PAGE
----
The Washerwoman’s Genes

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June 15, 2006. We’re planning a trip to Ireland. That is probably the reason why I started searching for the my mother’s Irish side again. I have Jennie, washerwoman, widow, in 1920 in Woodmere with the four kids. I have James, 1900, gardener, living solo before he meets her, in Hempstead.

I looked back at that 1900 record and saw somethings I hadn’t noticed: it says James is born in NY of Irish parents. But his children report in 1920 that both parents are Irish, and I had always heard he was an immigrant. There’s even a space left for year of immigration and it’s blank. Yet it is my guy: right age, gardener. The other fact: he’s widowed. I had never heard that.

I decided to dig for 1910. I changed the vowel in the last name—not in the last syllable, which the family itself altered at some point—but in the first. They popped out right away. Woodmere, it says at the top of the census sheet, crossed out, with the town name Hempstead written in. (Woodmere is a “hamlet” with no self-government.) There’s James, gardener, age 40, immigrant in 1887. Marital status: M2. There’s Jennie, no profession, age 38, mother of two children, immigrant in 1890. Married five years. There’s Uncle Ed: Edward, age 2, and Aunt Jean: Jennie, age 1. And surprise: a son James, age 13.

My grandmother Jennie was a step-mother, and she was a second wife. Weirdly, my mother was also, marrying a man her own age who was a widower with an eight-year-old son. James would have been about eight when Jennie married his father. And I am also a second wife, my two step-children eight and ten at my wedding. It’s a hard life: I hope my daughter breaks this chain. All of us, Jennie, Margaret, and I, were fatherless to some extent. My mother most of all, with James dying when she was two. Jennie also: my understanding is that her father abandoned his Irish wife, went to England, and started another family. And my dad died when I was in college. So all of us married a contemporary, but one who had already had a family, one who was already a father: responsible, nurturing, mature. Much better, I realize, than shacking up with an older man but still, a harder life than marrying your young sweetheart and starting life together—harder than being a first wife.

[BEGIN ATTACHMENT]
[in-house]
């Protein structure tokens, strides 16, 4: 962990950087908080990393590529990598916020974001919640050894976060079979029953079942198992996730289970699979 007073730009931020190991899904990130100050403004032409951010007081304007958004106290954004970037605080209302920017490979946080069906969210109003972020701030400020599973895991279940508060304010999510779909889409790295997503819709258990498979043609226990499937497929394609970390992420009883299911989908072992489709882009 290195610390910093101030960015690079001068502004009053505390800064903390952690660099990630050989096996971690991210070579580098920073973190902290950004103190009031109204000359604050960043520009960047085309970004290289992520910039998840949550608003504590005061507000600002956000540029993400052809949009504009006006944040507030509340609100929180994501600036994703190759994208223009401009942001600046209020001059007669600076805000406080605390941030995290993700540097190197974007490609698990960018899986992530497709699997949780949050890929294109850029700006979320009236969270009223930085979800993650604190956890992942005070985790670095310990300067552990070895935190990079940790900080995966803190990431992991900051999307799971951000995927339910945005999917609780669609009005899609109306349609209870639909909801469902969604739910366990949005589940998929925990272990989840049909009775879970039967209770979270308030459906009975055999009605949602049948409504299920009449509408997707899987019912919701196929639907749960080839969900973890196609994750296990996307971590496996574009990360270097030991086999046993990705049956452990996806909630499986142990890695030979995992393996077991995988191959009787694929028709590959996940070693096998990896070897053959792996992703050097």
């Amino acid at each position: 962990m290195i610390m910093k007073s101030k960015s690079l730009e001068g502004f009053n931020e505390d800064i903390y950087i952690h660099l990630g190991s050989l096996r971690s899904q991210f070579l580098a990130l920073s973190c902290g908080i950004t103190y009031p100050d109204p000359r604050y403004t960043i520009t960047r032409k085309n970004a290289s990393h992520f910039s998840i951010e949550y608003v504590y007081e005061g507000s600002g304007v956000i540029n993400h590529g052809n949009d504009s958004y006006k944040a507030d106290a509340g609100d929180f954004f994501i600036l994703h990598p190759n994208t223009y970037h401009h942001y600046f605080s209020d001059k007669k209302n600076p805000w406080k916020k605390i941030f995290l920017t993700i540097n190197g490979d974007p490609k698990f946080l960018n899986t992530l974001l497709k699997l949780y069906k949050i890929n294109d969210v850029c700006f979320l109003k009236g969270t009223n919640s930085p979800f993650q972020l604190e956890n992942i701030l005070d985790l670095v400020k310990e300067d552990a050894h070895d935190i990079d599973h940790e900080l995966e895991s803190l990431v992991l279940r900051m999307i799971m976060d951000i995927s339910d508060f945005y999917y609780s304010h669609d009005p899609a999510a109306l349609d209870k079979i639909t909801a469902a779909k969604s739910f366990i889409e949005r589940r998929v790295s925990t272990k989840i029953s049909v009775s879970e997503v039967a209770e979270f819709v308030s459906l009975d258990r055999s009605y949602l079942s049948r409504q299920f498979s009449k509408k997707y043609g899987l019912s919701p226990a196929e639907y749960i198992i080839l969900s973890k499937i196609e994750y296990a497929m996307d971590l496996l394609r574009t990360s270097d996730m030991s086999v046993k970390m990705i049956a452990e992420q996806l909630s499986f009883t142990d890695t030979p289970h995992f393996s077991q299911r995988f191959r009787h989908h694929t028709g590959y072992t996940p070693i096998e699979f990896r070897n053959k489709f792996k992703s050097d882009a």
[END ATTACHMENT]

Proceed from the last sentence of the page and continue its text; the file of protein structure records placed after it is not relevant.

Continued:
It seems that young James lived apart from his father in 1900, perhaps only joining him after he remarried. Then, when his father died about 1914, did he return to the other relatives who had sheltered him after his mother’s death? Or did he—at age 15 or 16—just go out into the world? My mother, who was two when her father died, never mentioned a half-brother, so it seems he was not in the household as she grew up. I always knew Eddie as her only brother. (Now I know why Eddie was not James, Jr.)

There are numerous Jameses with this last name. Without a middle initial, I am having trouble trying to track him. In 1900, he doesn’t turn up, a three-year-old living as nephew or grandson or boarder in a household. By 1918, young James would have been old enough to register for the draft, but he’s not popping out of those records either. Did he also die?

Trying to find James Sr. in the immigration records has also not gone well. Knowing his birth year and his immigration year should be a help. And I assume he arrived in NY. But there are many men of similar age, but none that quite fit. I have been looking through the Ancestry records, since this month all records are free to me. I should try Castle Garden. The ship manifests are woefully vague, however, taking minimal information. Also, I wonder if my presumption that NY was the starting point for this family is incorrect. Perhaps it was Boston or Philadelphia. Or—was there such a thing as illegal or undocumented immigration? In 1900, James, Sr., seems to disguise his status as an immigrant in the census.

And young James—could he have been in an orphanage until his father remarried? Just as my own half-brother and my mother did not get along, is it possible he left shortly after his father died because of friction with Jennie? It does seem that Jennie had a hard life, with no support from anyone, as if her husband James had no family to come to her aid. That’s why I have assumed young James had lived with relatives of his mother, people with a different name.

Follow-up:

I talked with my cousin J., who was raised by our grandma Jennie. She knew about James Jr. She said after his father died, James left the family and went to California, She said grandma didn’t really want to raise a child who wasn’t hers.

I have looked some more for James, Jr., with no luck. Also, I have not been able to find Jennie and the children in 1930,. My mother would have been 18, the others slightly older, but I can’t find any of them in the census for that year.

J. told me many more details about the family. I have successfully traced Jennie’s sister Nellie (Ellen) and her husband William from 1900 through 1930. They lived in the Bronx. Jennie’s siblings, two brothers and a sister, scattered throughout the NYC area: apparently Jennie was the suburban one. Michael lived in Manhattan; I have to ask J. if she knows where Patrick lived.

2 Comments »

  1. Awesome! Its in fact awesome post, I have got much clear idea
    about from this paragraph.

    Comment by Immigration Solicitors folkstone — May 1, 2013 @ 1:55 am |Reply

  2. it’s said the Burgers came to America with there Irish cousins the Tubbys

    Comment by Dale Burger of the Esopus/Ulster Burgers — August 19, 2015 @ 8:24 pm |Reply


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